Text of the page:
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Daily Archives: November 15, 2012

* Reporters aren’t allowed in a school meeting, so they tweet what they hear from the next room. (postandcourier.com) || A press association attorney says the closed meeting was illegal. (newsbank.com)
* Variety lays off 12% of its staff and plans to cut its printing schedule. (latimes.com)
* New York Daily News loses three staffers, including veteran reporter and editor Tracy Connor. (capitalnewyork.com)
* Ex-Dick Clark Productions CEO Mark Shapiro is being considered for the top job at CNN. (latimes.com)
* NYT public editor Margaret Sullivan will be holding “office hours” on Twitter next week. (nytimes.com)
* Warning: “Poop bandit” column “may contain content that germaphobes would be better off not reading.” (collegemediamatters.com)
* Village Voice’s new editor-in-chief, Will Bourne, is called “very cool” by Michael Musto. (capitalnewyork.com)
* New York Times ad staffers throw a party at Guy Fieri’s restaurant — right after the paper skewers it. (thebraiser.com)
* Eight social media changes since the 2008 election. (cnet.com)
* “Poynter’s tenure [as ESPN ombudsman] was largely a disappointment.” (awfulannouncing.com)
* BBC settles with politician wrongly implicated in a child sex abuse scandal. (AP via yahoo.com)
* News & Messenger “didn’t deserve to be shut down after 143 years of public service.” (washingtonpost.com)
* NPR listeners are told that Mark Thompson “left the BBC in a very, very strong position.” (npr.org)

When Mediabistro was sold in 2007, I told some people that I thought Elizabeth Spiers deserved at least a few of the millions that Laurel Touby took to the bank.

Touby (left) and Spiers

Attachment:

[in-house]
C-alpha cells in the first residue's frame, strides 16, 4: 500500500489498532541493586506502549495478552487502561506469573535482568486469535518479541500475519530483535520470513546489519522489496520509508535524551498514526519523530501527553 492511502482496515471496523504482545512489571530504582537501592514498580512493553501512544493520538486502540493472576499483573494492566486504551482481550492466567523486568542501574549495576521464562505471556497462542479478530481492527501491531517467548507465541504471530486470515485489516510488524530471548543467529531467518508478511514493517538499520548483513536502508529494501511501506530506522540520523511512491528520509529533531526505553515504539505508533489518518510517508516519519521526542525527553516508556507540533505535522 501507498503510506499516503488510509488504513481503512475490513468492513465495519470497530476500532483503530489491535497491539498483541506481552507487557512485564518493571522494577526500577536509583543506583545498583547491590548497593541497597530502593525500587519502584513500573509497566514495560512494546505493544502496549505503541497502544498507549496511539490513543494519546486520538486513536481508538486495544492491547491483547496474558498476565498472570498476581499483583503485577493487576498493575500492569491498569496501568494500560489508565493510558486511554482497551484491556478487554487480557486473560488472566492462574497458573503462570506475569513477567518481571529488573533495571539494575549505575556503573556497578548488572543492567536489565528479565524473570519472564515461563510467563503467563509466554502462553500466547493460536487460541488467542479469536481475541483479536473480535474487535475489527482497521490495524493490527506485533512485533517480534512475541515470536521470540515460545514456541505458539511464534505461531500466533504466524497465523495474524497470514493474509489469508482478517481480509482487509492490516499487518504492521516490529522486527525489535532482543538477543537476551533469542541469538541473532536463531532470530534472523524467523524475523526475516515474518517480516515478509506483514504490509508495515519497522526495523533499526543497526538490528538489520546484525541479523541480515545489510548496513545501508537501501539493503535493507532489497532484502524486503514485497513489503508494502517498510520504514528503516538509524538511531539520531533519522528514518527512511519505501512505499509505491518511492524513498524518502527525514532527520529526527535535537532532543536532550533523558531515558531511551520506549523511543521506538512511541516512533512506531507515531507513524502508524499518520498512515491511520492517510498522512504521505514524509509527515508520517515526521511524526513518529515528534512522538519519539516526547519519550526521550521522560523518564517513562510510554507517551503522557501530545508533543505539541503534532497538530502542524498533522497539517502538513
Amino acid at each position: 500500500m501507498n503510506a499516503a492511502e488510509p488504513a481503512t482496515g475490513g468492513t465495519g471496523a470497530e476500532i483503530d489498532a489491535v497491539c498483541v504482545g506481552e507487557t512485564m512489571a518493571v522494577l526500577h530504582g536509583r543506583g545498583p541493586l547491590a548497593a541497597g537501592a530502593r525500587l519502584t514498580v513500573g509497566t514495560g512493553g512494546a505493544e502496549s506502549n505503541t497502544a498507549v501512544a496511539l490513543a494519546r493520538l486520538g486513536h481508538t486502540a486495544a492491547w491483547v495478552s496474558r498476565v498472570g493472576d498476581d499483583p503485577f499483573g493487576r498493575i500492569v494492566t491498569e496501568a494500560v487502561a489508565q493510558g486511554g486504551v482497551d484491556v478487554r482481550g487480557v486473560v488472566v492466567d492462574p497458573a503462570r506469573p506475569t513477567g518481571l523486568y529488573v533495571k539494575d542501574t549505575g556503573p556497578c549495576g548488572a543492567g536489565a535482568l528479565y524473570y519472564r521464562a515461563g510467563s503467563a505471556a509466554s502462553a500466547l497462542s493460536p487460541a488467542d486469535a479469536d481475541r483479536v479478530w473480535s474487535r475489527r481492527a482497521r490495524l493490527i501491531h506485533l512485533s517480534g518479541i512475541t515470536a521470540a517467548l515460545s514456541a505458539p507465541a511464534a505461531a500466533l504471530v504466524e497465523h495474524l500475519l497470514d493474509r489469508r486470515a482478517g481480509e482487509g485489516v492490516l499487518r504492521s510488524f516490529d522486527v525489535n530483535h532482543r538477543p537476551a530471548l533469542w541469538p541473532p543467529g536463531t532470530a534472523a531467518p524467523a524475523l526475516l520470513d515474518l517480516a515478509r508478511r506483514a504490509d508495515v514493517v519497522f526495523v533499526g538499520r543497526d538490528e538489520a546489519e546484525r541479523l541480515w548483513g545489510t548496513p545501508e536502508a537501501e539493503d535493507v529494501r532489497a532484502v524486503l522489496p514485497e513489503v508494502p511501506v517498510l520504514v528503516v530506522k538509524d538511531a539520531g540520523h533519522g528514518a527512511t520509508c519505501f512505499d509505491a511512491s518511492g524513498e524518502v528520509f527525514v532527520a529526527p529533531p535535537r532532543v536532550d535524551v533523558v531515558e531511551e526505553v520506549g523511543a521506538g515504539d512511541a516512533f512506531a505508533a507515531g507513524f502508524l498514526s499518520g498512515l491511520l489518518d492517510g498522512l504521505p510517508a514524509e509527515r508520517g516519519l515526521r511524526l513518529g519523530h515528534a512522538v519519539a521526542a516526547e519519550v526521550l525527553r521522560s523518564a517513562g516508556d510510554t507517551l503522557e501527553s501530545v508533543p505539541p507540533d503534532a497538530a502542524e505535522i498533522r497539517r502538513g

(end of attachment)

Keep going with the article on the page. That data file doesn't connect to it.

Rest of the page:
Yes, Touby founded the site and was its boa-wearing party-circuit star, but it was Spiers who launched the site’s gossipy Fishbowls and got Mediabistro noticed with beefed-up content. (Spiers — Gawker’s founding editor — was Mediabistro’s editor from October 2004 to October 2005. In a January 2005 interview, she discussed “an important new phase” for Mediabistro, one that emphasized media news and gossip — and made it a more valuable property.)

While reading today’s Times story about Touby’s $5.9 million loft and $30,000 sofa, I thought of Spiers again and decided to finally ask about her Fishbowl days. I wrote: “It’s always been my contention that you’re responsible for Mediabistro taking off with the Fishbowls and that you deserved some of the millions when it was sold.” Her response:

When Laurel hired me, I took the job on the condition that they let me redesign the site and launch a bunch of blogs, including the Fishbowls which I thought would attract an audience beyond their existing first-time-freelancer-trying-break-in demo. They had TVnewser already (I think Jesse Oxfeld found Brian) but it sort of existed as a stand-alone site and the only content mb had was a daily feature (mostly “how to pitch…” articles) and a morning newsletter that aggregated the day’s media news.